In the context of reconciliation, the Nuclear Waste Management Organization (NWMO) recognizes historical wrongs in Canada’s past and the need to create a better future by addressing the challenges of today. The NWMO Council of Elders and Youth speaks of this journey as a new era for humanity – a time of reconciliation with First Nation, Métis and Inuit peoples. 
 
The NWMO is committed to contribute to reconciliation in all its work by co-creating a shared future built on rights, equity and well-being. In addition, the NWMO will establish a Reconciliation Policy with an implementation strategy that will be measured annually and publicly reported to contribute to the Truth and Reconciliation Commission’s calls to action. 


The NWMO’s acknowledgment and commitment to a new policy builds on a strong foundation of interweaving Indigenous Knowledge into decision-making. Since its inception in 2002, the NWMO has worked hard to engage respectfully with Indigenous communities. The organization continually seeks and receives advice from the Council of Elders and Youth.

The NWMO’s Aboriginal Policy and Indigenous Knowledge Policy, adopted in 2009 and 2016 respectively, provide guidance and inform its work. 

“Upon this good track record, we are contributing to reconciliation,” said Bob Watts, Vice-President of Indigenous Relations at the NWMO. “This means co-creating a different future based on fairness, equality and respect. The Reconciliation Statement says we are going to jointly hold that pen; we are going to jointly imagine and design how to move into the future together. There is a power and energy associated with that that is going to be really profound.” 

In addition, all NWMO staff and contractors receive training in Indigenous cultural awareness, and important corporate occasions and milestones are celebrated through ceremony, an approach consistent with the finalization of the Reconciliation Statement.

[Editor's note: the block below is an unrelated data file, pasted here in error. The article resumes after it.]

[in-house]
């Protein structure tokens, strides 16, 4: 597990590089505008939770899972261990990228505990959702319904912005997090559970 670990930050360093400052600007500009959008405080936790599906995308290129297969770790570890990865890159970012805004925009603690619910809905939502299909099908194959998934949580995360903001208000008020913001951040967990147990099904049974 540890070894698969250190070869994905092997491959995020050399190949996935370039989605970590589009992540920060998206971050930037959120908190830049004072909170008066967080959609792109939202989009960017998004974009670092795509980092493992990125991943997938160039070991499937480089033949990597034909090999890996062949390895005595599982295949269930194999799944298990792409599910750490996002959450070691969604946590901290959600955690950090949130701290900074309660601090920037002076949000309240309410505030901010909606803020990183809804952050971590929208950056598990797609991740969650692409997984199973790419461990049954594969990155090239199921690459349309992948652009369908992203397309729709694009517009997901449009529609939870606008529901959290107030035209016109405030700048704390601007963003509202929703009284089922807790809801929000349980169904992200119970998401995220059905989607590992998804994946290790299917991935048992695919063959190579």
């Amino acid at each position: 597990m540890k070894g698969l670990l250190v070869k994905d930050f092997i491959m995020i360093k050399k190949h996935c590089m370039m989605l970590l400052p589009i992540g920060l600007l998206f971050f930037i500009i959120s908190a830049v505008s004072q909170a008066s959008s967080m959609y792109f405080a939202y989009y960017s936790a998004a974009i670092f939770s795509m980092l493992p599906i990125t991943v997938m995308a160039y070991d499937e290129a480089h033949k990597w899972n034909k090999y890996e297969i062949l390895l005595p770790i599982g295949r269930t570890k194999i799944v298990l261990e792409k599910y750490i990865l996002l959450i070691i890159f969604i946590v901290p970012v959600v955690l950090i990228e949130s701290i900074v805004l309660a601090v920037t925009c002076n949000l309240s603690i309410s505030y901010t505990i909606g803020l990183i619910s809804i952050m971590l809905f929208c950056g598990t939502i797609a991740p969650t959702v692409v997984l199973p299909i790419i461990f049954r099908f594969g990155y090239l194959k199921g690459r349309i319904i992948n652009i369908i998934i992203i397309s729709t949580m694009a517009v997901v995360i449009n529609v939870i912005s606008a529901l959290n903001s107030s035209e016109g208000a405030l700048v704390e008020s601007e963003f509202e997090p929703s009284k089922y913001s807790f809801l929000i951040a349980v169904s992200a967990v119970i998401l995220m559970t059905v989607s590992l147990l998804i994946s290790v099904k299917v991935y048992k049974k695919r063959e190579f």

About the NWMO

The Nuclear Waste Management Organization (NWMO) is a not-for-profit organization tasked with the safe, long-term management of Canada’s used nuclear fuel inside a deep geological repository, in a manner that protects people and the environment for generations to come.

Founded in 2002, the NWMO has been guided for more than 20 years by a dedicated team of world-class scientists, engineers and Indigenous Knowledge Holders that are developing innovative and collaborative solutions for nuclear waste management. Canada’s plan will only proceed in an area with informed and willing hosts, where the municipality, First Nation and Métis communities, and others in the area are working together to implement it. The NWMO plans to select a site in 2024, and two areas remain in our site selection process: the Wabigoon Lake Ojibway Nation-Ignace area in northwestern Ontario and the Saugeen Ojibway Nation-South Bruce area in southern Ontario.
NWMO logo
the NWMO

The NWMO is a not-for profit organization established in 2002 by Canada's nuclear electricity producers in accordance with the Nuclear Fuel Waste Act (NFWA).

Sign up for NWMO news and updates

Subscribe and receive NWMO news, reports, updates and more delivered to your inbox.